Sunset at the Villa Thalia – A new play by Alexi Kaye Campbell:
It’s 1967 on the Greek Island Skiathos, on the eve of the country’s military coup, the sun is blazing down on the idyllic courtyard of a tumbledown peasant cottage, where the young newly married liberal and arty English couple, Theo and Charlotte are holidaying. Theo, Sam Crane, with Pippa Nixon giving us a perfectly perky performance as moralist Charlotte, plays a rather ineffectual aspiring playwright believably. The pair befriend and invite over for drinks an American couple Harvey and June, a dizzy, bubbly blonde who enjoys a drink or two, played with witty aplomb by Elizabeth McGovern, in her first theatre role since she joined the cast of Downtown Abbey in 2009.
However, the star of the show is Ben Miles, (I particularly enjoyed his stage Cromwell in ‘Wolf Hall’) who literally holds the stage, playing Harvey, a charismatic, smarmy, pushy and rather superficial CIA agent, who informs us that he ‘works for the government’. Harvey quickly worms his way into the couple’s life and manages to persuade Theo and Charlotte to buy the villa for a pittance from the young Maria (played by newcomer Glykeria Dimou) and her Greek family who plan to emigrate to Australia for a better life, in the wake of an economic crisis.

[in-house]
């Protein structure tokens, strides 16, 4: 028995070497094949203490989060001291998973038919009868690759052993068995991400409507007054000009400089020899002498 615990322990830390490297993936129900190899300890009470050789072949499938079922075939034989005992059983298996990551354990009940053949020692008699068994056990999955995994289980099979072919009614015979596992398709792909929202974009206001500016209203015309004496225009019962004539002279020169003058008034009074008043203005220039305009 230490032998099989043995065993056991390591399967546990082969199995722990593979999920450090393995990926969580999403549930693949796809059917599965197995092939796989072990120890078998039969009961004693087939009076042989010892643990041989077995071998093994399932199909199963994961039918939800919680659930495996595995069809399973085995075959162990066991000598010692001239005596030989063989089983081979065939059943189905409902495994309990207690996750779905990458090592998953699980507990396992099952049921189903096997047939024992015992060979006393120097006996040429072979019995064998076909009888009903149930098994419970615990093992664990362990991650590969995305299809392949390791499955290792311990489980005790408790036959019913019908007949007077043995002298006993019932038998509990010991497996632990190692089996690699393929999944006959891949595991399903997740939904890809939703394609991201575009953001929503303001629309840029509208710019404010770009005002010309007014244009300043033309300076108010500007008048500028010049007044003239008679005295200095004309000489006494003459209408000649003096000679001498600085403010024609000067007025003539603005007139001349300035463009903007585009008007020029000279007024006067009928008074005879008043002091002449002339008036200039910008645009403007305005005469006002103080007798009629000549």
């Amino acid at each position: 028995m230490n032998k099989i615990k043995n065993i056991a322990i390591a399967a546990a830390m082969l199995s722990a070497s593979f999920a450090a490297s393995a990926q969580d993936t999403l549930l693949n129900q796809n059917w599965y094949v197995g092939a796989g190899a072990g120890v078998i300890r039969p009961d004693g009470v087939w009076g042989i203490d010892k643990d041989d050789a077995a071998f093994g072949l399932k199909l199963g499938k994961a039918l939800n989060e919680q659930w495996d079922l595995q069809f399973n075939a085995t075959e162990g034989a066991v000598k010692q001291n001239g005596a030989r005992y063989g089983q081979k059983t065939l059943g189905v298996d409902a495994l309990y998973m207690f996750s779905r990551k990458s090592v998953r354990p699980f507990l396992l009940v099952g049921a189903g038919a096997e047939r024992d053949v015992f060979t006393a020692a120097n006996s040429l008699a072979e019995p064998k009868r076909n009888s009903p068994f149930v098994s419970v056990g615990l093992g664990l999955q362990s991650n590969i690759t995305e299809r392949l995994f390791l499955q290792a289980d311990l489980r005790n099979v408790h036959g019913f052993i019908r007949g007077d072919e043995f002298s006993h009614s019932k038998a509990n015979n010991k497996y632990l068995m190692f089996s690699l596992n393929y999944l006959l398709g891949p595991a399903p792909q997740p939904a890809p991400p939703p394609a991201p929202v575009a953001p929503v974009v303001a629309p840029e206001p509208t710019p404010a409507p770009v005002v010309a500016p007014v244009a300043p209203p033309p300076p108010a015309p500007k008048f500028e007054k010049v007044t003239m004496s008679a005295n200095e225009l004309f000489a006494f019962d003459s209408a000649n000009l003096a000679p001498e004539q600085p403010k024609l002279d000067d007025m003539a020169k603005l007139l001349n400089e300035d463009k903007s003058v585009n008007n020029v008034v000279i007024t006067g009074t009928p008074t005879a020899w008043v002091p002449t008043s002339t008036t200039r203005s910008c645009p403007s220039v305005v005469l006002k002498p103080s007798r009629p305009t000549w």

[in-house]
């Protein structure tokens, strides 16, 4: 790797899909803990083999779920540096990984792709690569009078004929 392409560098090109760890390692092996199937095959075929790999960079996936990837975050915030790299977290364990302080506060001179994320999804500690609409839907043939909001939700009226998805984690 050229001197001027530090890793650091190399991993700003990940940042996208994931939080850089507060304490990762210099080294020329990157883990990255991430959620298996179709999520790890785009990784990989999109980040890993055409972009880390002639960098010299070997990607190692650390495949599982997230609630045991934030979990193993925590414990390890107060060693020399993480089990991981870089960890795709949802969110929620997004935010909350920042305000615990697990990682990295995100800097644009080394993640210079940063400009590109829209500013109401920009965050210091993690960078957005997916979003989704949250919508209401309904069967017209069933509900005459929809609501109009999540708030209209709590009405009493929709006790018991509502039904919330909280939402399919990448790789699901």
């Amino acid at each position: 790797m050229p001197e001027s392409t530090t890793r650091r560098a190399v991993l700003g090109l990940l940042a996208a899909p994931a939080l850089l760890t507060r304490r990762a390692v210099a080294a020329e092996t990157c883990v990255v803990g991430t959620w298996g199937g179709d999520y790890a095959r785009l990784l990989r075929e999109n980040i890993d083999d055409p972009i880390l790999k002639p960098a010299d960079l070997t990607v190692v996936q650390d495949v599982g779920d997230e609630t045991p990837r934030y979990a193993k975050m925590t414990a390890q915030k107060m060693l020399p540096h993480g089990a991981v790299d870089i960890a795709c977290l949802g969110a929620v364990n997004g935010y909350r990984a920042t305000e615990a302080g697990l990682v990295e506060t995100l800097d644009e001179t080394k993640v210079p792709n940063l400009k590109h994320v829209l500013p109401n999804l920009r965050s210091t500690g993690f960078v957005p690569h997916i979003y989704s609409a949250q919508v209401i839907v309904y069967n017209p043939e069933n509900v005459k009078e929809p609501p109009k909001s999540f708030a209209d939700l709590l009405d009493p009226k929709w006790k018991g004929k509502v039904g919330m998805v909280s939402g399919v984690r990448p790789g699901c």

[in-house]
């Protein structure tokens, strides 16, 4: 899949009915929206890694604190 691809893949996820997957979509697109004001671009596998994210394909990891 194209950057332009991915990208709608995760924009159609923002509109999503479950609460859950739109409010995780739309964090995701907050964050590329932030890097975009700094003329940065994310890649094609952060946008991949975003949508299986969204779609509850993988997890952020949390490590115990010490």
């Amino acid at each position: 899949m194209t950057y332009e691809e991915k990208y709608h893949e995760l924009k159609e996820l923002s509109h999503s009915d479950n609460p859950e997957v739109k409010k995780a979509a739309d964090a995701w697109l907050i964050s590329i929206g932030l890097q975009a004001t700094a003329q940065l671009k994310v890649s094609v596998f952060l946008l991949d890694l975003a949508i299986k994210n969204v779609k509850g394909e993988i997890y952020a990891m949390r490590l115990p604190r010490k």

The second half takes place 9 years later in 1976. Theo and Charlotte who now have two children and Harvey and June return for a visit. Harvey is a somewhat dispirited and broken man; post his return from Chile, after the overthrow of Chile’s president Allende. June is the unfulfilled and lonely wife and hitting the bottle hard. Tensions rise and Charlotte takes Harvey to task, for which he throws back at her with bucket loads of guilt for buying the Villa in the first place and taking the home off a local family for their own means.
We are led to believe that ultimately there is a strong, unconsummated but mutual attraction between Harvey and Charlotte, however, the sexual tension disappointingly just wasn’t there and it was hard to believe that the attraction existed at all, unlike Harvey’s man crush on Theo was very evident and charmingly endearing.
Writer Alexi Kaye Campbell who wrote the highly acclaimed, The Pride, was born to a Greek father and English mother and was brought up in Athens. Here he explores his home country during a time of political turmoil, considers the impact of foreign influence and the power play of politics, relationships and manipulation. Disappointingly the play shy’s away from the opportunity to show the suffering post-military coup, however, it can be forgiven by providing a perhaps more palatable attempt to explore the West’s interventions in Greek politics emblematically in the modern era.
Director Simon Goodman’s production makes an enjoyable evening out, but somehow never quite satisfies the depth of subject matter. However the performances were strong all round and there was humour and a pace, which kept me involved from start to finish.
Sunset at the Villa Thalia, now showing at The Dorfman Theatre, National Theatre, South Bank, London until August 4th, 2016.
All images credit Manuel Harlan